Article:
Jeff Benjamin

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Jeff Benjamin breaks down the game for advisers and clients.

The active management edge is found furthest from the benchmark

Closet indexers virtually guarantee lagging performance

Apr 21, 2016 @ 12:01 am

By Jeff Benjamin

The decade-long run of money moving out of actively managed mutual funds in favor of passive indexes and exchange-traded products speaks volumes about investors' palate for active management these days.

Clearly, the bull market has not been kind to active strategies, in general. But that's no reason for financial advisers to blindly jump on the bandwagon of an all-passive approach, as many have.

While a lot of active funds are not beating their benchmarks in some of these beta-friendly cycles, a lot of them are.

The key for advisers is weeding through the expansive universe, which starts with looking for active managers who are not simply hugging the benchmark in an overly cautious effort to not get beat by it.

This has become almost an obsession for University of Notre Dame professor of finance Martijn Cremers, who has written multiple research papers and even helped launch a website aimed an uncovering the truly active managers.

While he admits finding a manager who's not afraid to stray from the benchmark doesn't guarantee success, he also pointed out that the benchmark-huggers virtually guarantee failure.

“The more holdings a fund has that are different from the benchmark, the more potential the fund has for performance that is different from that benchmark,” he said.

That part is almost common sense, but there are nuances that make identifying truly active managers worth the effort.

In his research, Mr. Cremers describes funds with at least 40% of the portfolio overlapping the benchmark as low on the active-management side.

He grades benchmark hugging not just by owning the same stock as the index, but buying owning it in the same proportion.

For instance, if both the fund and the index have a 5% weighting in Apple Inc., that's an overlap.

The more the portfolio is overlapping an index, the more the higher fees of active management come into play as a drag on performance.

For example, if an active fund charged 1% in total expenses, and had a 50% overlap with its index, only half of the portfolio would be working to overcome the fund's expense hurdle.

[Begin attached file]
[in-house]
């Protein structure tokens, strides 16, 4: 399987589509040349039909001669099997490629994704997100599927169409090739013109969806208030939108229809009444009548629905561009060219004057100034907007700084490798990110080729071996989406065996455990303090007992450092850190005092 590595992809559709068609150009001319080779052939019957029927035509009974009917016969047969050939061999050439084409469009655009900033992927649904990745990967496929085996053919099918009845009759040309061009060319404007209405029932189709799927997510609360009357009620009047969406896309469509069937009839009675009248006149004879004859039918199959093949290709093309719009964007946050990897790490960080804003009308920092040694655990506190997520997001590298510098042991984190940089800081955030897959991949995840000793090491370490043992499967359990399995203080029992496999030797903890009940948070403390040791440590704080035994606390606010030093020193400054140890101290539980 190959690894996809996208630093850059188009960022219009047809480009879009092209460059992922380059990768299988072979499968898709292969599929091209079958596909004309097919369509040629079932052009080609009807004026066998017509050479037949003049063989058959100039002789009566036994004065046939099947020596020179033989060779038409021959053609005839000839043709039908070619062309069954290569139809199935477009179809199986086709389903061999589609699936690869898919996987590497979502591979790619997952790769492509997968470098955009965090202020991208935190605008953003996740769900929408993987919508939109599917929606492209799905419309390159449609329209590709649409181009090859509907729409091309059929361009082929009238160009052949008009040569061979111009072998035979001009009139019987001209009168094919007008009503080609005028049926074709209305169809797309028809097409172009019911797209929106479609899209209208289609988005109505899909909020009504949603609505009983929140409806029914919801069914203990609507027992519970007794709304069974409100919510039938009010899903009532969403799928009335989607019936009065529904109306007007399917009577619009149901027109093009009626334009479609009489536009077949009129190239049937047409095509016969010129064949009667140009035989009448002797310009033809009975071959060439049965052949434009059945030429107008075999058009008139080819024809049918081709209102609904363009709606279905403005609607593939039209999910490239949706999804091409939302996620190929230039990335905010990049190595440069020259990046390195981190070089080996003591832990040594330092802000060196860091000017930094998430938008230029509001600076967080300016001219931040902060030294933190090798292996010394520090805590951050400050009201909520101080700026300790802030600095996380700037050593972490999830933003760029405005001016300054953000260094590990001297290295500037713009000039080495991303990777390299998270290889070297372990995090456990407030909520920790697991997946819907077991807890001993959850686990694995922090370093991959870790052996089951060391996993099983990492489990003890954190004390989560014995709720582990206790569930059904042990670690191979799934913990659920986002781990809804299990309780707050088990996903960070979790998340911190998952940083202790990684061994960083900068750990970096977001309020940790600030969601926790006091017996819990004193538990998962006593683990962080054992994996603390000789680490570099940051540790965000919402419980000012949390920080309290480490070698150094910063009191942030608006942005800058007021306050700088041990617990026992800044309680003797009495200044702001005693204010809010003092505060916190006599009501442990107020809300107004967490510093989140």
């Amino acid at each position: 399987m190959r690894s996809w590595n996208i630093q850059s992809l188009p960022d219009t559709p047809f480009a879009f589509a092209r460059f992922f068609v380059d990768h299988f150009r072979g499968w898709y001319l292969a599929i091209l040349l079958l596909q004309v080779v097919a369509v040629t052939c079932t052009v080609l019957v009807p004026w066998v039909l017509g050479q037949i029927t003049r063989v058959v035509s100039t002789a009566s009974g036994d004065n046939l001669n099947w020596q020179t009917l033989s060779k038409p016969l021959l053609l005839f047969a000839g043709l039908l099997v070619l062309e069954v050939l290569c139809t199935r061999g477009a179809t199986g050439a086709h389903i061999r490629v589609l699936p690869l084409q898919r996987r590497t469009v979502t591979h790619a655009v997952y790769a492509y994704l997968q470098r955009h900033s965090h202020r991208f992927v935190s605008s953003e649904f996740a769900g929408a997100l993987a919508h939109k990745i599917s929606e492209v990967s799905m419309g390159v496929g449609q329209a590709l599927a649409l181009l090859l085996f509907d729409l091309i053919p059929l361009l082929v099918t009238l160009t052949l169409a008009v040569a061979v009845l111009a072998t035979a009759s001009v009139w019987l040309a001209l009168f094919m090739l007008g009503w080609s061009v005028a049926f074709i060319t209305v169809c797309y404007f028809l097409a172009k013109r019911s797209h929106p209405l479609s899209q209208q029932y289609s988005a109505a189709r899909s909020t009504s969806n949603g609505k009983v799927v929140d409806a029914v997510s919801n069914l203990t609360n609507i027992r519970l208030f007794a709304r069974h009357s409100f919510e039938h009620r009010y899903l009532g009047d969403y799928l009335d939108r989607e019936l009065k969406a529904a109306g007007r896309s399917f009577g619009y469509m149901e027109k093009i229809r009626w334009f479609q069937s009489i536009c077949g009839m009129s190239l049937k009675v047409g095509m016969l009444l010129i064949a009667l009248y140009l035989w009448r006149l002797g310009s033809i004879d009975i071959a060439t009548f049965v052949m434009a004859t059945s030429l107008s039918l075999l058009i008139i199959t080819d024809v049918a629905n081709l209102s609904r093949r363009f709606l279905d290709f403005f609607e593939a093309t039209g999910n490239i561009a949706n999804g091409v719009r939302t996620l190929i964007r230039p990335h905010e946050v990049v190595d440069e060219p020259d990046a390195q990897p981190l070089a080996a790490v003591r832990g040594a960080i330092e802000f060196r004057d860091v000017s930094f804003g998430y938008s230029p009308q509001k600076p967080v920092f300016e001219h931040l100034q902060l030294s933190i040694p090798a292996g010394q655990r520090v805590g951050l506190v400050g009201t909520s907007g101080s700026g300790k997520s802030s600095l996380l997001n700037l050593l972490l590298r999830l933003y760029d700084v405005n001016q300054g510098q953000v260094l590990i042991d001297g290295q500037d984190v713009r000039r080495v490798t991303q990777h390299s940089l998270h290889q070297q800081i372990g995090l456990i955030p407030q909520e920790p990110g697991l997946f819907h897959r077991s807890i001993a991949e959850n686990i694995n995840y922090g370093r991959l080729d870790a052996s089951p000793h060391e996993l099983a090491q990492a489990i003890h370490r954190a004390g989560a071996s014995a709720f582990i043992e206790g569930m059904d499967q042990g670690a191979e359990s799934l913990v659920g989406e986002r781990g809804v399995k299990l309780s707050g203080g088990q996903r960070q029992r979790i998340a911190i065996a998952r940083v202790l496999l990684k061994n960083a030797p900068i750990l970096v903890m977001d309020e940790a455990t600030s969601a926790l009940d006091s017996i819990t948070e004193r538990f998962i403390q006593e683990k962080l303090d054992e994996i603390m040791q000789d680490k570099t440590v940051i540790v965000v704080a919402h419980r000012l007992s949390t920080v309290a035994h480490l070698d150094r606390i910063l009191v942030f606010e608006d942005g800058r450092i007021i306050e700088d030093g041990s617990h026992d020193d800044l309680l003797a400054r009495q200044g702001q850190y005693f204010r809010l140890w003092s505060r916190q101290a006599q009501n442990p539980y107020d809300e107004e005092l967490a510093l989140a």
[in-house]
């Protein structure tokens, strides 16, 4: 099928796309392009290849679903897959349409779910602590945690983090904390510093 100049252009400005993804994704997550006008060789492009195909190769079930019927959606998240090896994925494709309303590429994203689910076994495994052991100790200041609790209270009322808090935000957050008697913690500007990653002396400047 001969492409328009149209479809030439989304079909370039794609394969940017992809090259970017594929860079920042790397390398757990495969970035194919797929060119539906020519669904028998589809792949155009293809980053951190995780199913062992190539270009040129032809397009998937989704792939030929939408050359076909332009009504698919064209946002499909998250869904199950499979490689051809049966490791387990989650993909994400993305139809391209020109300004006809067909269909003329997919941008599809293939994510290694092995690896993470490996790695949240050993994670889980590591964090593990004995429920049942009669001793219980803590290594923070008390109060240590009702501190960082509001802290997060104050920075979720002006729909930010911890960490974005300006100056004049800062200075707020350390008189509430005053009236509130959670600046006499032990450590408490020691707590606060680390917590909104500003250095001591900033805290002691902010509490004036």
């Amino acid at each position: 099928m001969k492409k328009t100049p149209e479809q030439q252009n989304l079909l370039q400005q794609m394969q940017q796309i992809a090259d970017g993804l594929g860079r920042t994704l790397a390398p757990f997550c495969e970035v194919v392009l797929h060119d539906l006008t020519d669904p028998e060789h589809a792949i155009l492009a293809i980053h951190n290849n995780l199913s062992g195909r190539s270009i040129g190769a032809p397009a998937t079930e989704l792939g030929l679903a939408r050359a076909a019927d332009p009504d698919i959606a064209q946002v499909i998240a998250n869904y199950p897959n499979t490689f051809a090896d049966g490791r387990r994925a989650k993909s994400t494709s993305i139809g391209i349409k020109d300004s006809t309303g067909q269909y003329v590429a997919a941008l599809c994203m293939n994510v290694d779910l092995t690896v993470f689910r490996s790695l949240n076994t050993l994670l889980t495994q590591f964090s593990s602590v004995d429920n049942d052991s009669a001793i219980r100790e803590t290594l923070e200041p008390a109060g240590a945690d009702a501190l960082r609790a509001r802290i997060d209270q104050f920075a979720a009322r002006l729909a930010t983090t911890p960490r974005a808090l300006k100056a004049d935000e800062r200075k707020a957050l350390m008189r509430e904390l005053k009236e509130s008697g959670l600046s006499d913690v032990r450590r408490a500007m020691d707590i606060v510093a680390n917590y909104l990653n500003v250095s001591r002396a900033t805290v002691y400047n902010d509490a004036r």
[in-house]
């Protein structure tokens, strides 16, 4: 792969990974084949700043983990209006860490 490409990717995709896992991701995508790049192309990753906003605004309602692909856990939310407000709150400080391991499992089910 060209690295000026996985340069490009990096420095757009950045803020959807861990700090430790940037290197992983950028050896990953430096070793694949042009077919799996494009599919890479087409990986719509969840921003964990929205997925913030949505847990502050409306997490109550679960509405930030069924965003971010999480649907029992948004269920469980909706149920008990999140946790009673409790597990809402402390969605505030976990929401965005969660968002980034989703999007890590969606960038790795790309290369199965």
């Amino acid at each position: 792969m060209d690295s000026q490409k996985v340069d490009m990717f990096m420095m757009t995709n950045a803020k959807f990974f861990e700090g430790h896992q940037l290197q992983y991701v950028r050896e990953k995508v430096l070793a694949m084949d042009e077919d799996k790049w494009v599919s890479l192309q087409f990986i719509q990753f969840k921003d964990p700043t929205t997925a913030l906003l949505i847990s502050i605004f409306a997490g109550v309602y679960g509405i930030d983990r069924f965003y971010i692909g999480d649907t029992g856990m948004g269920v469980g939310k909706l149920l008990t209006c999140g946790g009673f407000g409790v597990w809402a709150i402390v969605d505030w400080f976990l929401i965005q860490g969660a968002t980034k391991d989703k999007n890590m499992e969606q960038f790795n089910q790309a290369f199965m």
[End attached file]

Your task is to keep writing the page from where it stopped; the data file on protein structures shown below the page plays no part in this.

“If you have the same holdings as the index it doesn't matter what those holdings do because they will not affect the relative performance of the fund,” Mr. Cremers said.

Through the simple equation of dividing the fund's expense ratio (1%) by the index overlap (0.5) you get the actual hurdle rate of 2% that the fund needs in order to beat the benchmark.

Mr. Cremers isn't suggesting that his formula will help identify the best active managers. But it will help identify the most active of the active managers, which have a much better chance of beating a benchmark.

As a general rule, he said advisers should look for funds that are at least 80% active, meaning they have no more than 20% of the portfolio tracking the index.

With smaller-cap strategies, he said the active share target should be closer to 95%.

While funds with higher active scores tend to be about 30 basis points more expensive than lower-scoring active funds, Mr. Cremers said that difference is negligible because more of the portfolio has the potential to generate alpha.

Steve Graziano, president of Touchstone Investments, which has $16 billion under management in 34 actively managed funds, applauds any effort to uncover the benchmark huggers that are charging active-management fees.

“We manage active funds because you have to be different from the benchmark in order to survive,” he said. “ETFs have forced active managers to be truly active. We're right at the intersection of where closet indexers will go the way of the buggy whip, and true indexers will be married with ETFs.”

One other element that favors active managers who aren't afraid to step out of the shadow of the benchmark is low portfolio turnover, which Mr. Cremers defines as patience.

He prefers portfolios managers that hold positions for three years or more.

That same level of patience will come in handy for financial advisers and their clients, because a truly active fund should not be expected to move in tandem with its benchmark.


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